Our journey began from Porto, non-prepared and non-planned. An adventure in the middle of the winter, shared with friends, heading towards the most famous Portuguese natural park. We decided to take the national road instead of a highway, and the idea is to catch some relaxing moments and get closer into nature.
We caught the national road N14 to Braga, and then, the N101 until arriving Terras de Bouro
(already in Gerês). In Terras de Bouro we found a beautifull rough terrain. The rural life takes place; people working lands for agriculture. Quite like a travel back in time, maybe twenty, thirty years back.
From here, we went to Campo do Gerês and searched for camping sites to spend the evening.
The way from Terras de Bouro to Campo comes out to be a bit harsh, driving through tight dirty roads where you can easly get lost. Extremely curvy, wavy roads will await you, as well as uplands
We finally arrived to our camping park. The conditions were enough to feel comfortable
amongst nature, but without any luxury. The prices were very accessible, and the facilities,
quite cozy. At night, we spared a moment for the starry sky – in this area all the stars are
visible and fulfill the night sky in such a way that you can almost feel like it is no longer dark.
Next day, we headed north and passed through the dam of Vilarinho das Furnas. It’s was nice
idea to stop the car for a couple of minutes and concentrate in the dramatic view.
We explored the river "Homem", trying to discover ruins within Vilarinho da Furna. In 1972, the village's reservoir filled up and the lands became submerged. Sometimes, when the river level is low, the old village appears again for a while, like an ephemeral fleeting mirage.We waited to see if we could peek some part of it.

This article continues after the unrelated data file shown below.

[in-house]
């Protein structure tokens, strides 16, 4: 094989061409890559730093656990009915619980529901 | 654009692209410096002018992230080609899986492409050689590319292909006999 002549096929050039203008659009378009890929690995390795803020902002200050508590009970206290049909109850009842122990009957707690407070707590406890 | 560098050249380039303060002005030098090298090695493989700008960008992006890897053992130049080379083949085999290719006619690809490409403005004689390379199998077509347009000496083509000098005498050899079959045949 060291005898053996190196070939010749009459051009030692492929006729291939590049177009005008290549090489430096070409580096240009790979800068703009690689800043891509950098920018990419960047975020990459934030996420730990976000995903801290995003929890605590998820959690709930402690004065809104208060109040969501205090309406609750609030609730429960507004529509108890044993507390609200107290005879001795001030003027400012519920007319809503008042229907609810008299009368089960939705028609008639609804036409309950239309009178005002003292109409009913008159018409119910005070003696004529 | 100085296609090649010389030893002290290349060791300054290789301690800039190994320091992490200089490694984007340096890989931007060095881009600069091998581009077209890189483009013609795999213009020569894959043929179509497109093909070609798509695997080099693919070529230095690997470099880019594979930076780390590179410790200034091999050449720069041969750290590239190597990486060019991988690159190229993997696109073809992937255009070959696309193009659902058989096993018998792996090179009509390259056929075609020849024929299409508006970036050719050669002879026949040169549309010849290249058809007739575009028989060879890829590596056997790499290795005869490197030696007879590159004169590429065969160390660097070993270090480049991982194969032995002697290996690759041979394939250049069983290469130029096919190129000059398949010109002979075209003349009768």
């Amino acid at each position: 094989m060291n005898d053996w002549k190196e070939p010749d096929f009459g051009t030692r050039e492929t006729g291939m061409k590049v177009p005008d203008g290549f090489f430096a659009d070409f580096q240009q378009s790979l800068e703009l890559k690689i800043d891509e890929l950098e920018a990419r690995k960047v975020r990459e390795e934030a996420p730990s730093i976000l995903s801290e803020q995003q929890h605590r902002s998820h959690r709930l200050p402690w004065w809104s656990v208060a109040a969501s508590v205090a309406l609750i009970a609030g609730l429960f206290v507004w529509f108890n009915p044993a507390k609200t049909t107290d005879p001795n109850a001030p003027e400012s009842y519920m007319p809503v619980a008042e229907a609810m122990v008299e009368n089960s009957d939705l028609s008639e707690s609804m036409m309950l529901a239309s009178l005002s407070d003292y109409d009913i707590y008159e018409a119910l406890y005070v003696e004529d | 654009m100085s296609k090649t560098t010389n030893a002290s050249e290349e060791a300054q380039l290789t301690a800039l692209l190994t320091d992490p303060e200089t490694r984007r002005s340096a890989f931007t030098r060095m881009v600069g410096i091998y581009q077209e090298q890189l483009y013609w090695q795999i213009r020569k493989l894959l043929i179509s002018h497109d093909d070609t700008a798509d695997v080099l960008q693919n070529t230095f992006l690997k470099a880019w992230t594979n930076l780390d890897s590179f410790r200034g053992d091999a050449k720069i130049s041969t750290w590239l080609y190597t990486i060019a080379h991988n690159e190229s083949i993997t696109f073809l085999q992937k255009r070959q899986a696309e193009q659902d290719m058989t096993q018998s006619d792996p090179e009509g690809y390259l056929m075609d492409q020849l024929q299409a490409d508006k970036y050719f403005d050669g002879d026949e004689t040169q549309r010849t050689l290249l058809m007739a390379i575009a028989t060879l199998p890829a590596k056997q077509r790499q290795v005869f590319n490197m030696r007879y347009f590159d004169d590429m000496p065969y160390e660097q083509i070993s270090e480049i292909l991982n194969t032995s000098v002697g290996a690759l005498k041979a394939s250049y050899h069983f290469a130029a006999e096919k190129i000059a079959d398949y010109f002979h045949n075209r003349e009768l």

After finding the spot out, all we watched was zones with lots of organized rocks and lines that splitted the field over. We saw no ruins, nor house wrecks or structures. The village remained sunk.
Near by, we also found a mountain bike race, and stopped again to watch it for a moment. The competition was pretty difficult due to the hilly rugged terrain. We noticed that the organization took advantage of local surroundings, and settled the tracks over the ancient streets of the village.
Later, we explored the old country villages that met us along the way; all of them were
constructed in hard rock, giving the sites a look of rigidity. It’s usual to see cattle wandering on
the roads; many times we had to slow down our course or even stop the car. One of the things not-to-miss are the view-points on the top of each mountain, where you can have panoramic views and do some bird watch.
We then followed to the Roman Road, that crosses de national park. Roman remains from
70a.c can still be found there...Having a stroll along pedestrian ways, we were carried by huge rocks of greater age, which are now confused with the landscape itself.
We went back to Terras de Bouro to rest and eat. It took some time to find a proper place
because it was Sunday, but soon, a traditional bakery and grocery store with local food made
our lovely meal. Locals were very friendly and helpful.
When we left the bakery was already dark, calling time to go back to Porto...